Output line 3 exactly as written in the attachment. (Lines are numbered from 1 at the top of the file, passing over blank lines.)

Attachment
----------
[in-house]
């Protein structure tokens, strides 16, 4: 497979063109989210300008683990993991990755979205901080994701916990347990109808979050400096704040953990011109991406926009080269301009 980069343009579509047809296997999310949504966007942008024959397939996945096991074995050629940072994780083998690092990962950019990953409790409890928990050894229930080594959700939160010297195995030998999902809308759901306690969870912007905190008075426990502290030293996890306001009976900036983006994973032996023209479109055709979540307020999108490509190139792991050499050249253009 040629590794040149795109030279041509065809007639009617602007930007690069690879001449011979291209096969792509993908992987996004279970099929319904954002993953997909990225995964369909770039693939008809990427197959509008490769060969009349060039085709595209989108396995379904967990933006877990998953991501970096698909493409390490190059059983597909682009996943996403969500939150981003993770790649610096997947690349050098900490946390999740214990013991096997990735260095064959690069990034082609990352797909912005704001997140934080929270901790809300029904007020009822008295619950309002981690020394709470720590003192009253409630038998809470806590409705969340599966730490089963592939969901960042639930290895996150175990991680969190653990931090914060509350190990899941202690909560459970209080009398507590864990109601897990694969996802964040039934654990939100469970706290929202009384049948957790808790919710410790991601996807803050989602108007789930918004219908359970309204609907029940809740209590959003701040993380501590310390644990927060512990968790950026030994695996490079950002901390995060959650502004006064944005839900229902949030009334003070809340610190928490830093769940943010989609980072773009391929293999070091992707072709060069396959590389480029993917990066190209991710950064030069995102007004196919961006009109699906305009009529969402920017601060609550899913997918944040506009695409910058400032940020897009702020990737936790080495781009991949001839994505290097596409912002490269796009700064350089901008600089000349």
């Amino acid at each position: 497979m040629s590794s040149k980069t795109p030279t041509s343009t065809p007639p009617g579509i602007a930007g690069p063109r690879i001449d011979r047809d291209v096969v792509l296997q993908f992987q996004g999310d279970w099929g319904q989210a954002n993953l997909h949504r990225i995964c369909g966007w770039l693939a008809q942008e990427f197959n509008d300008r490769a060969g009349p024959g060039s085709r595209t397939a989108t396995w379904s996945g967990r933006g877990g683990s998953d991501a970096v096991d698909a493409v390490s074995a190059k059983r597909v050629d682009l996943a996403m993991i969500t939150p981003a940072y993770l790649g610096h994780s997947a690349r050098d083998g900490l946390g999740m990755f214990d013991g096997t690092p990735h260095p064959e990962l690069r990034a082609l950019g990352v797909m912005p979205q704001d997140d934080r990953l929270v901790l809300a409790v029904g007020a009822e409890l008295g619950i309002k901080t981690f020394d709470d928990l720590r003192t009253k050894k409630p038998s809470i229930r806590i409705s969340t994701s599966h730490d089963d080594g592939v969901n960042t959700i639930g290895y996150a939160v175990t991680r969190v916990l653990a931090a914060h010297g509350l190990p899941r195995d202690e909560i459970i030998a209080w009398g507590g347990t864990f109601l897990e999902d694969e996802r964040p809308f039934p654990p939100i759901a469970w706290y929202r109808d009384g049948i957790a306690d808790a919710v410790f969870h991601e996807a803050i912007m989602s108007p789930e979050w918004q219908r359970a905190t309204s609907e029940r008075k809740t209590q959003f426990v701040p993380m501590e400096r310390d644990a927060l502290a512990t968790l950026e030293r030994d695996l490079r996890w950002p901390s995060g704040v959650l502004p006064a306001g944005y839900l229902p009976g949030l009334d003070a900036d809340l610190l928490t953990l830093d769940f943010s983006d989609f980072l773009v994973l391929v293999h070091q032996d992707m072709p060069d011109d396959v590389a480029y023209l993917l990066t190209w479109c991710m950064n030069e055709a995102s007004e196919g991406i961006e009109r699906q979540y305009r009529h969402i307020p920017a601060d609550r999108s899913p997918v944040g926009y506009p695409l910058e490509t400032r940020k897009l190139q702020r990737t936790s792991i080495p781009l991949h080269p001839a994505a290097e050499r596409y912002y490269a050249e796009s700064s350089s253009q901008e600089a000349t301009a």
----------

């Amino acid at each position: 497979m040629s590794s040149k980069t795109p030279t041509s343009t065809p007639p009617g579509i602007a930007g690069p063109r690879i001449d011979r047809d291209v096969v792509l296997q993908f992987q996004g999310d279970w099929g319904q989210a954002n993953l997909h949504r990225i995964c369909g966007w770039l693939a008809q942008e990427f197959n509008d300008r490769a060969g009349p024959g060039s085709r595209t397939a989108t396995w379904s996945g967990r933006g877990g683990s998953d991501a970096v096991d698909a493409v390490s074995a190059k059983r597909v050629d682009l996943a996403m993991i969500t939150p981003a940072y993770l790649g610096h994780s997947a690349r050098d083998g900490l946390g999740m990755f214990d013991g096997t690092p990735h260095p064959e990962l690069r990034a082609l950019g990352v797909m912005p979205q704001d997140d934080r990953l929270v901790l809300a409790v029904g007020a009822e409890l008295g619950i309002k901080t981690f020394d709470d928990l720590r003192t009253k050894k409630p038998s809470i229930r806590i409705s969340t994701s599966h730490d089963d080594g592939v969901n960042t959700i639930g290895y996150a939160v175990t991680r969190v916990l653990a931090a914060h010297g509350l190990p899941r195995d202690e909560i459970i030998a209080w009398g507590g347990t864990f109601l897990e999902d694969e996802r964040p809308f039934p654990p939100i759901a469970w706290y929202r109808d009384g049948i957790a306690d808790a919710v410790f969870h991601e996807a803050i912007m989602s108007p789930e979050w918004q219908r359970a905190t309204s609907e029940r008075k809740t209590q959003f426990v701040p993380m501590e400096r310390d644990a927060l502290a512990t968790l950026e030293r030994d695996l490079r996890w950002p901390s995060g704040v959650l502004p006064a306001g944005y839900l229902p009976g949030l009334d003070a900036d809340l610190l928490t953990l830093d769940f943010s983006d989609f980072l773009v994973l391929v293999h070091q032996d992707m072709p060069d011109d396959v590389a480029y023209l993917l990066t190209w479109c991710m950064n030069e055709a995102s007004e196919g991406i961006e009109r699906q979540y305009r009529h969402i307020p920017a601060d609550r999108s899913p997918v944040g926009y506009p695409l910058e490509t400032r940020k897009l190139q702020r990737t936790s792991i080495p781009l991949h080269p001839a994505a290097e050499r596409y912002y490269a050249e796009s700064s350089s253009q901008e600089a000349t301009a």